Last weekend saw EGX (Previously Eurogamer Expo) 2023 return to London’s Excel Centre, bringing a range of demos, events, tournaments and various attractions for the UK’s gaming audience. Taking over several halls of the convention centre, EGX 2023 brought dozens of developers, publishers, retailers and all sorts of companies and groups involved in different aspects of the gaming industry. With a focus on providing a variety of experiences, split into several defined ‘zones’ EGX 2023 featured many different aspects of gaming for all sorts of fans to enjoy.

One of the main things people go to conventions like EGX for is to play new and upcoming games, and the some of the bigger booths were from companies like Sega (Sonic Superstars, Persona 5 Tactica, Persona 3 Reload, Like A Dragon Infinite Wealth & Like A Dragon Gaiden : The Man Who Erased His Name), Nintendo (Super Mario Bros. Wonder) and Call of Duty Modern Warfare III presented by Omen & Hyper X. While these big titles were attracting a lot of attention, the majority of games on show at EGX were from much smaller companies and indie developers, mainly found in the ‘Rezzed Zone’. Here, dozens of smaller devs and publishers had a wide selection of different games, most of them demoed on PC, with some games already available to buy and others coming out in the coming months ahead. Surrounding the Rezzed Zone were a few more areas featuring games from indie devs with more unique aspects to them, like those on show in the ‘Leftfield Collection’ and games that were designed to be played with interesting and unusual control methods in the ‘Custom Controller Room’. Following the long hiatus for EGX Rezzed, the smaller EGX event that would usually be focused around PC Gaming and Indie devs, it seems that the ‘Rezzed Zone’ and connected parts have now become a significant part of the main EGX event instead.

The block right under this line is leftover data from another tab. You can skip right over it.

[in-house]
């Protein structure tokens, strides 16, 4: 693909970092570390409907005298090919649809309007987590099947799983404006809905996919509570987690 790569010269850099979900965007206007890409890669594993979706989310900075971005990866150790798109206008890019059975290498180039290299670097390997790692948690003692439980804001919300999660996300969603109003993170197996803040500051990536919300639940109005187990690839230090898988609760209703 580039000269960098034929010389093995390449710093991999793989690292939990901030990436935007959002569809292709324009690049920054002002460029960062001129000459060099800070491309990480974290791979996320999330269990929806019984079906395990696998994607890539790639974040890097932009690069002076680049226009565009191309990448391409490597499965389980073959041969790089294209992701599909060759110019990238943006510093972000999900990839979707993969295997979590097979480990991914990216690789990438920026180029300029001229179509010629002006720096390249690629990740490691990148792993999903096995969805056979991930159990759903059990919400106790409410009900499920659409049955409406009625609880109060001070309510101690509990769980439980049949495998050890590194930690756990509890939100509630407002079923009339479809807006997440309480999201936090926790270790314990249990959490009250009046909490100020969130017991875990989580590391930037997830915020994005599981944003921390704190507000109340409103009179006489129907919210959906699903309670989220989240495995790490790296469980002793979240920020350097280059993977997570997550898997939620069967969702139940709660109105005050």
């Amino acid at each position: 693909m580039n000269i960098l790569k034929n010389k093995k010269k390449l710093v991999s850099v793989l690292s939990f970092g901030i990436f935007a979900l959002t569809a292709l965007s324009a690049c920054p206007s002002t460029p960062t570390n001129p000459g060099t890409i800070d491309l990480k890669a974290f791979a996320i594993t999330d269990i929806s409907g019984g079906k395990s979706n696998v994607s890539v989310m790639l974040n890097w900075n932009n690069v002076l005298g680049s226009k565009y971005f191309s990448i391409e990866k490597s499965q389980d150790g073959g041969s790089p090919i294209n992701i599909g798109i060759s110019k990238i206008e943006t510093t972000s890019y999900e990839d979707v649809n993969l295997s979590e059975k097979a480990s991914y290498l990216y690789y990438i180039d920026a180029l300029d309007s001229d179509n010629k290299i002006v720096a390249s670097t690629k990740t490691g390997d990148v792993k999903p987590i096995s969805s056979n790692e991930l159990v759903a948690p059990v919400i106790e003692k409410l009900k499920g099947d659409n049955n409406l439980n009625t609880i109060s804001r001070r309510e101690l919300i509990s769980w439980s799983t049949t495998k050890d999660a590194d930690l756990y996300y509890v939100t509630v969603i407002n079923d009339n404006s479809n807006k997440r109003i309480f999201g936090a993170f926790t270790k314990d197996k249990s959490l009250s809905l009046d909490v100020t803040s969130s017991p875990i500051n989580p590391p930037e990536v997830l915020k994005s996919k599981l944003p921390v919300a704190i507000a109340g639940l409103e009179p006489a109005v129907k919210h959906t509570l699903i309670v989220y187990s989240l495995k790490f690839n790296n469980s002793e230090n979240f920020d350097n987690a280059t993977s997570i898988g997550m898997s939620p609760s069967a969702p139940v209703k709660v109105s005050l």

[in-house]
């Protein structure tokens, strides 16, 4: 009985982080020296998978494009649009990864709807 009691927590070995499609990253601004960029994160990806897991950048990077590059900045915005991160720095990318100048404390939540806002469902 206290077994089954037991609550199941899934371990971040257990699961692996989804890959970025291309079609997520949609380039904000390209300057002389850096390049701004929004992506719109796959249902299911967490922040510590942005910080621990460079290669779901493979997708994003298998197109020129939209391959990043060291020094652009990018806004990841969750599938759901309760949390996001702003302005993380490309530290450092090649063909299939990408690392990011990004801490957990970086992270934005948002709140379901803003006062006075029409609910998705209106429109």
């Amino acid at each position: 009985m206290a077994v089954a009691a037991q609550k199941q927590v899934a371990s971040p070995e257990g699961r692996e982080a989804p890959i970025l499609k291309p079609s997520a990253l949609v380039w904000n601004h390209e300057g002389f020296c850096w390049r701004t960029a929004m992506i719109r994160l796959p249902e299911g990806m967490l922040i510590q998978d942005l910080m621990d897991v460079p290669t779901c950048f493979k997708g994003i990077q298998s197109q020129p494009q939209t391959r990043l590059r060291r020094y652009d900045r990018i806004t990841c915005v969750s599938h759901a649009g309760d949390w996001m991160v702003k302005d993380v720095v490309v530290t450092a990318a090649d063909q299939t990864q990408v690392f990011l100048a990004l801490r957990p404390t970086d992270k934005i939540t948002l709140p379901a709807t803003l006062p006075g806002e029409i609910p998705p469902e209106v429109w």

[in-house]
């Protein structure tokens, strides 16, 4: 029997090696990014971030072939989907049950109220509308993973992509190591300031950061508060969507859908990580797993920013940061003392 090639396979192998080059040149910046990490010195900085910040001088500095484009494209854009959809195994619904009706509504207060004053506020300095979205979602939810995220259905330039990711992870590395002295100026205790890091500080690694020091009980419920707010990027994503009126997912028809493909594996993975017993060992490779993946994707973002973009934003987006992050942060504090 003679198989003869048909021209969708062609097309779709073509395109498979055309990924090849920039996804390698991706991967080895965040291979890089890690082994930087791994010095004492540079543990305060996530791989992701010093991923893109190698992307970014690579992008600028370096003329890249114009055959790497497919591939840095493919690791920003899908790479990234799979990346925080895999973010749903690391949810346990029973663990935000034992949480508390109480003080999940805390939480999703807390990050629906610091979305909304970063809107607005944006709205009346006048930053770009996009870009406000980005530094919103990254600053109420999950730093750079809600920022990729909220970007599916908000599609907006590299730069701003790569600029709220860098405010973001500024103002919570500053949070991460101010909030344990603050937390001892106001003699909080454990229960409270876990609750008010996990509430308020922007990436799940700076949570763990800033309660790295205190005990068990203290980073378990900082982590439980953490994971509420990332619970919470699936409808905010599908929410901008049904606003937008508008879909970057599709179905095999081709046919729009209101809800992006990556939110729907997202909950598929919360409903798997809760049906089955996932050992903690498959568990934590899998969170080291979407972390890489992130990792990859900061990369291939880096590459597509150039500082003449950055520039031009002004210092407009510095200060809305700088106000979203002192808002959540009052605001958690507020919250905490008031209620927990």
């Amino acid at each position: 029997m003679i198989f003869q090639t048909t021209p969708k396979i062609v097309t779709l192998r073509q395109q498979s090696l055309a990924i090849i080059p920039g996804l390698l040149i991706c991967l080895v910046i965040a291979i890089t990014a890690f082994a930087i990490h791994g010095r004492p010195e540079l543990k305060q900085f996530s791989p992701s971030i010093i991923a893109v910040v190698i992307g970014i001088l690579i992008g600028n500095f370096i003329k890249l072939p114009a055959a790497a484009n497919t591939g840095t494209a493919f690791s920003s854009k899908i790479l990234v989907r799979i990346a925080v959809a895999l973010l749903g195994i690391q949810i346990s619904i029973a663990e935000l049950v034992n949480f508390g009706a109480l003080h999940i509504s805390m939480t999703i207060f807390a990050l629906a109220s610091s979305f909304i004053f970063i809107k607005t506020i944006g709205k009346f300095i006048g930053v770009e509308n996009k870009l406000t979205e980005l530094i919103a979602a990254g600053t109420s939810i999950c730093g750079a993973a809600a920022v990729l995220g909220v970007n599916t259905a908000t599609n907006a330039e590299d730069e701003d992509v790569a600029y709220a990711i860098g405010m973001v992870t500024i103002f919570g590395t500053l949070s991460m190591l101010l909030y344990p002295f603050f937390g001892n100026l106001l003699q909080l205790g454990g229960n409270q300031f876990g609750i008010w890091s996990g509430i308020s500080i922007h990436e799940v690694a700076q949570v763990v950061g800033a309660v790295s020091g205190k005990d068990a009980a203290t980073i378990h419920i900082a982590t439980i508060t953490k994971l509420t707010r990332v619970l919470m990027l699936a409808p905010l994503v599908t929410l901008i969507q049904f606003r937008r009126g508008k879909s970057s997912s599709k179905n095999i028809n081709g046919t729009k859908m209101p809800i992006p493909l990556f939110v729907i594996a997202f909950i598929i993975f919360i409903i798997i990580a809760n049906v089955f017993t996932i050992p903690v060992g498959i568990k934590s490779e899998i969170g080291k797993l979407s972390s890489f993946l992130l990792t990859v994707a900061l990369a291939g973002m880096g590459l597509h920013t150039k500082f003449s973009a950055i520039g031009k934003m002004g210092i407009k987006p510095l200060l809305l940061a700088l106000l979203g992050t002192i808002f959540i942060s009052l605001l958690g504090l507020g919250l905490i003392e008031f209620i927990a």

Elsewhere on the show floor, you could find the Retro Zone which housed an almost exhaustive collection of Retro home consoles, ranging from the instantly recognisable like the Nintendo Entertainment System, to exotic foreign console platforms like NEC PC-FX and the rare and unusual consoles like the Nuon DVD Game console. Among the different sides of the Retro Zone, was a central area housing several retro multiplayer gaming setups like 007 Goldeneye on the Nintendo 64 and a 16 player Halo : Combat Evolved LAN setup on original Xbox consoles. Following the Retro gaming theme, the Arcade Zone was right next to the Retro Zone, lining up some of the classic Arcade machines from the 80s and 90s.

For fans of fighting games, the EGX Arena hosted live tournaments throughout the event weekend for Street Fighter 6 and Tekken 7, with open signups so anyone who thinks they would have a chance at winning would be able to compete.

This year’s event seemed to have less of a focus on big, noticeable games from the main publishers everyone knows of and instead tries to bring together different corners of gaming into one place. If someone was coming here simply as a place to play the big budget AAA games before they’re released, they may find the selection of those types of games a little sparse, but otherwise, it could be a good place to try out some of the unknown and unusual games from smaller companies, or take part in some of the community events going on and explore the different zones to expand your gaming horizons.